Aias Oileiades and Nauplios’ Revenge (page 696)

Chapter 17, The Return from Troy

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Proklos, Nostoi argumentum – Poetae Epici Graeci 1, pp. 94-95, ed. A. Bernabé. Leipzig 1987.

Apollodoros, Bibliotheke (Library) 2.1.5

Amymone had a son Nauplius by Poseidon. This Nauplius lived to a great age, and sailing the sea he used by beacon lights to lure to death such as he fell in with. It came to pass, therefore, that he himself died by that very death. But before his death he married a wife; according to the tragic poets, she was Clymene, daughter of Catreus; but according to the author of The Returns, she was Philyra; and according to Cercops she was Hesione. By her he had Palamedes, Oeax, and Nausimedon.  Greek Text

Alkaios 262 SLG – Supplementum Lyricis Graecis, ed. D. Page, p. 81. Oxford 1974.

Aischylos, Agamemnon 646-73

But when one comes with glad news of deliverance to a city rejoicing in its happiness—how shall I mix fair with foul in telling of the storm, not unprovoked by the gods’ wrath, that broke upon the Achaeans? [650] For fire and sea, beforehand bitterest of foes, swore alliance and as proof destroyed the unhappy Argive army. In the night-time arose the mischief from the cruel swells. Beneath blasts from Thrace ship dashed against ship; [655] and they, gored violently by the furious hurricane and rush of pelting rain, were swept out of sight by the whirling gust of an evil shepherd. But when the radiant light of the sun rose we beheld the Aegean flowering with corpses [660] of Achaean men and wreckage of ships. Ourselves, however, and our ship, its hull unshattered, some power, divine not human, preserved by stealth or intercession, laying hand upon its helm; and Savior Fortune chose to sit aboard our craft [665] so that it should neither take in the swelling surf at anchorage nor drive upon a rock-bound coast. Then, having escaped death upon the deep, in the clear bright day, scarce crediting our fortune, we brooded in anxious thought over our late mischance, [670] our fleet distressed and sorely buffeted. So now, if any of them still draw the breath of life, they speak of us as lost—and why should they not? We think the same of them.  Greek Text

Sophokles, Aias Lokros fr 10c R – Tragicorum Graecorum Fragmenta 4, pp. 105-6, ed. S.L. Radt. Göttingen 1977.

Euripides, Troades 48-97

Athena
May I address the mighty god whom the gods revere and who to my own father is very near in blood, [50] laying aside our former enmity?

Poseidon
You may; for over the soul the ties of kin exert no feeble spell, great queen Athena.

Athena
For your forgiving mood my thanks! I have messages to impart affecting both yourself and me, lord.

Poseidon
[55] Do you bring fresh tidings from some god, from Zeus, or from some lesser power?

Athena
From none of these; but on behalf of Troy, whose soil we tread, I have come to seek your mighty aid, to make it one with mine.

Poseidon
What! have you laid your former hate aside [60] to take compassion on the town now that it is burnt to ashes?

Athena
First go back to the former point; will you make common cause with me in the scheme I purpose?

Poseidon
Yes, surely; but I want to learn your wishes, whether you have come to help Achaeans or Phrygians.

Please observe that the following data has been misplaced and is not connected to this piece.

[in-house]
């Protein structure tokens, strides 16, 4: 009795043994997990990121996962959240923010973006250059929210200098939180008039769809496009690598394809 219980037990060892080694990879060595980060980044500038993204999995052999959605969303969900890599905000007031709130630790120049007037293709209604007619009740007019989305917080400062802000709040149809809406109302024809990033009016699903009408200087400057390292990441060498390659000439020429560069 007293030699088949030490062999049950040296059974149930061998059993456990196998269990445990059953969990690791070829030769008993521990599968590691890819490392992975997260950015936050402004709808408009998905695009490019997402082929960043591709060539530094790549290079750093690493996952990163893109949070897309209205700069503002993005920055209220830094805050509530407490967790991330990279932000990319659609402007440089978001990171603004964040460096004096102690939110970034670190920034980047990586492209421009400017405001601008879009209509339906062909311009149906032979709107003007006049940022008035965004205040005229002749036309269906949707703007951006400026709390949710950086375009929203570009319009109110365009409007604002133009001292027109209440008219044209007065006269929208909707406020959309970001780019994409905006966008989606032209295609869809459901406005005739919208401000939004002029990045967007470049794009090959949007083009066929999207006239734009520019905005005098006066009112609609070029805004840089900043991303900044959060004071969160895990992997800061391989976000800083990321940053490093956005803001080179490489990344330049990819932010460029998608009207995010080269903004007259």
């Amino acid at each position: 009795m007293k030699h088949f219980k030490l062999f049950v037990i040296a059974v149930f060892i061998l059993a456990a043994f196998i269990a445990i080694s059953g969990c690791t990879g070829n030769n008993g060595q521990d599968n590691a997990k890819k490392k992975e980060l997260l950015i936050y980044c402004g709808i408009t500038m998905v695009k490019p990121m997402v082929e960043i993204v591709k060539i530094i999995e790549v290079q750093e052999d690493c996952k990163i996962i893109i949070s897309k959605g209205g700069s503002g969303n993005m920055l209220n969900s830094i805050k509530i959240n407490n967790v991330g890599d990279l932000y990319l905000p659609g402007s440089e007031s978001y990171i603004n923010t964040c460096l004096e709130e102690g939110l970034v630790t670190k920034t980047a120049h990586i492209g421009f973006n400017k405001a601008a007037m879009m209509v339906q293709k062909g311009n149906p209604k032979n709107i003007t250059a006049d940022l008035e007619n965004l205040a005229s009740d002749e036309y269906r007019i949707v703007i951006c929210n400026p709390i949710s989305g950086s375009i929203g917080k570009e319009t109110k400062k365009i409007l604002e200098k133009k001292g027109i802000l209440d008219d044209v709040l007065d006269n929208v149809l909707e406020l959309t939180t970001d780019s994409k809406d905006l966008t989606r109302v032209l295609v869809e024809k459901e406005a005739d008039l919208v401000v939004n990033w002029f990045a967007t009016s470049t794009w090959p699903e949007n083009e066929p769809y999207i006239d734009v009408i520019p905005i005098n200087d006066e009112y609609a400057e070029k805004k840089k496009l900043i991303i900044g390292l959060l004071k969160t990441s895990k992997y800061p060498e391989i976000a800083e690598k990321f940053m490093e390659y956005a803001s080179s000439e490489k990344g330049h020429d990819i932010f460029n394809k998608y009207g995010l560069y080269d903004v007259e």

Athena
[65] I wish to give my former foes, the Trojans, joy, and on the Achaean army impose a bitter return.

Poseidon
Why do you leap thus from mood to mood? Your love and hate both go too far, on whomever centred.

Athena
Do you not know the insult done to me and to the shrine I love?

Poseidon
[70] I do: when Aias dragged away Cassandra by force.

Athena
Yes, and the Achaeans did nothing, said nothing to him.

Poseidon
And yet it was by your mighty aid they sacked Ilium.

Athena
For which cause I would join with you to do them harm.

Poseidon
My powers are ready at your will. What is your intent?

Athena
[75] I will impose on them a return that is no return.

Poseidon
While they stay on shore, or as they cross the salt sea?

Athena
When they have set sail from Ilium for their homes. On them will Zeus also send his rain and fearful hail, [80] and inky tempests from the sky; and he promises to grant me his thunder-bolts to hurl on the Achaeans and fire their ships. And you, for your part, make the Aegean strait to roar with mighty billows and whirlpools, and fill Euboea‘s hollow bay with corpses, [85] that Achaeans may learn henceforth to reverence my temples and regard all other deities.

Poseidon
So shall it be, for this favor needs only a few words. I will vex the broad Aegean sea; and the beach of Myconos and the reefs round Delos, [90] Scyros and Lemnos too, and the cliffs of Caphareus shall be strewn with many a corpse. You go to Olympus, and taking from your father’s hand his lightning bolts, keep careful watch against the hour when Argos‘ army lets slip its cables. [95] A fool is he who sacks the towns of men, with shrines and tombs, the dead man’s hallowed home, for at the last he makes a desert round himself and dies.  Greek Text

Euripides, Troades 80-81

and he promises to grant me his thunder-bolts to hurl on the Achaeans and fire their ships.  Greek Text

Euripides, Helen 766-67

Why should I tell you about our losses in the Aegean, and Nauplios’ beacons on Euboia? Greek Text

Euripides, Helen 1126-31

an Achaean man, who had only a single ship, lit a blazing beacon on sea-girt Euboia, and destroyed many of them, casting them onto the rocks of Kaphareus [1130] and the sea-shores of the Aegean, by the treacherous flame he kindledGreek Text

 

Edited by Elena Bianchelli, Retired Senior Lecturer of Classical Languages and Culture, Univ. of Georgia, March 2023

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